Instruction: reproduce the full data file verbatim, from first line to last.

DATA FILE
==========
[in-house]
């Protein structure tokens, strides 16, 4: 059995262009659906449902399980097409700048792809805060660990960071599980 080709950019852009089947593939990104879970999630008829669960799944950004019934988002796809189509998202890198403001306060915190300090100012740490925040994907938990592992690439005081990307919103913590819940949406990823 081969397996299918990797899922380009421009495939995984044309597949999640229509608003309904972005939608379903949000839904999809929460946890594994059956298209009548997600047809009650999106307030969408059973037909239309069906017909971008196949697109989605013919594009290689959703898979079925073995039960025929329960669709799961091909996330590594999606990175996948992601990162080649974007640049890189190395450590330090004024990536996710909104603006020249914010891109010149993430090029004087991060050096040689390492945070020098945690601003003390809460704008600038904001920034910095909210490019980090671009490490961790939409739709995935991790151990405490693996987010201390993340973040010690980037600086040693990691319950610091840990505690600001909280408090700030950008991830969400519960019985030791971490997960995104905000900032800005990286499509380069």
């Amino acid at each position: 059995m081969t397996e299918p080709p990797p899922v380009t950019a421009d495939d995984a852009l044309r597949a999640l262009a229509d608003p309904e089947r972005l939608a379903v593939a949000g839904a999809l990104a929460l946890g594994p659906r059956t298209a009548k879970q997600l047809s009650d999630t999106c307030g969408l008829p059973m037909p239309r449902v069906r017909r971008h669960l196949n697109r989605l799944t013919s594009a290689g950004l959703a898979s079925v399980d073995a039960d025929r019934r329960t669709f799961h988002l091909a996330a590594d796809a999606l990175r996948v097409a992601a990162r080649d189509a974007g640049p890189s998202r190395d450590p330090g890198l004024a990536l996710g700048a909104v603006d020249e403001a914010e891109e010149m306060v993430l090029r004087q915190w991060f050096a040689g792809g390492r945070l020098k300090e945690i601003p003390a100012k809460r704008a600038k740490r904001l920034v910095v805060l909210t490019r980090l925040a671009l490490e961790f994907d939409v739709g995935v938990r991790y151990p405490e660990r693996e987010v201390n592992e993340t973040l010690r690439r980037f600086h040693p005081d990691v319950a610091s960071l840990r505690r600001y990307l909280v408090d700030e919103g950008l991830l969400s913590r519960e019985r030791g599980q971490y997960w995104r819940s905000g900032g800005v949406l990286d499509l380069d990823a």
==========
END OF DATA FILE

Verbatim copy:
[in-house]
């Protein structure tokens, strides 16, 4: 059995262009659906449902399980097409700048792809805060660990960071599980 080709950019852009089947593939990104879970999630008829669960799944950004019934988002796809189509998202890198403001306060915190300090100012740490925040994907938990592992690439005081990307919103913590819940949406990823 081969397996299918990797899922380009421009495939995984044309597949999640229509608003309904972005939608379903949000839904999809929460946890594994059956298209009548997600047809009650999106307030969408059973037909239309069906017909971008196949697109989605013919594009290689959703898979079925073995039960025929329960669709799961091909996330590594999606990175996948992601990162080649974007640049890189190395450590330090004024990536996710909104603006020249914010891109010149993430090029004087991060050096040689390492945070020098945690601003003390809460704008600038904001920034910095909210490019980090671009490490961790939409739709995935991790151990405490693996987010201390993340973040010690980037600086040693990691319950610091840990505690600001909280408090700030950008991830969400519960019985030791971490997960995104905000900032800005990286499509380069």
């Amino acid at each position: 059995m081969t397996e299918p080709p990797p899922v380009t950019a421009d495939d995984a852009l044309r597949a999640l262009a229509d608003p309904e089947r972005l939608a379903v593939a949000g839904a999809l990104a929460l946890g594994p659906r059956t298209a009548k879970q997600l047809s009650d999630t999106c307030g969408l008829p059973m037909p239309r449902v069906r017909r971008h669960l196949n697109r989605l799944t013919s594009a290689g950004l959703a898979s079925v399980d073995a039960d025929r019934r329960t669709f799961h988002l091909a996330a590594d796809a999606l990175r996948v097409a992601a990162r080649d189509a974007g640049p890189s998202r190395d450590p330090g890198l004024a990536l996710g700048a909104v603006d020249e403001a914010e891109e010149m306060v993430l090029r004087q915190w991060f050096a040689g792809g390492r945070l020098k300090e945690i601003p003390a100012k809460r704008a600038k740490r904001l920034v910095v805060l909210t490019r980090l925040a671009l490490e961790f994907d939409v739709g995935v938990r991790y151990p405490e660990r693996e987010v201390n592992e993340t973040l010690r690439r980037f600086h040693p005081d990691v319950a610091s960071l840990r505690r600001y990307l909280v408090d700030e919103g950008l991830l969400s913590r519960e019985r030791g599980q971490y997960w995104r819940s905000g900032g800005v949406l990286d499509l380069d990823a």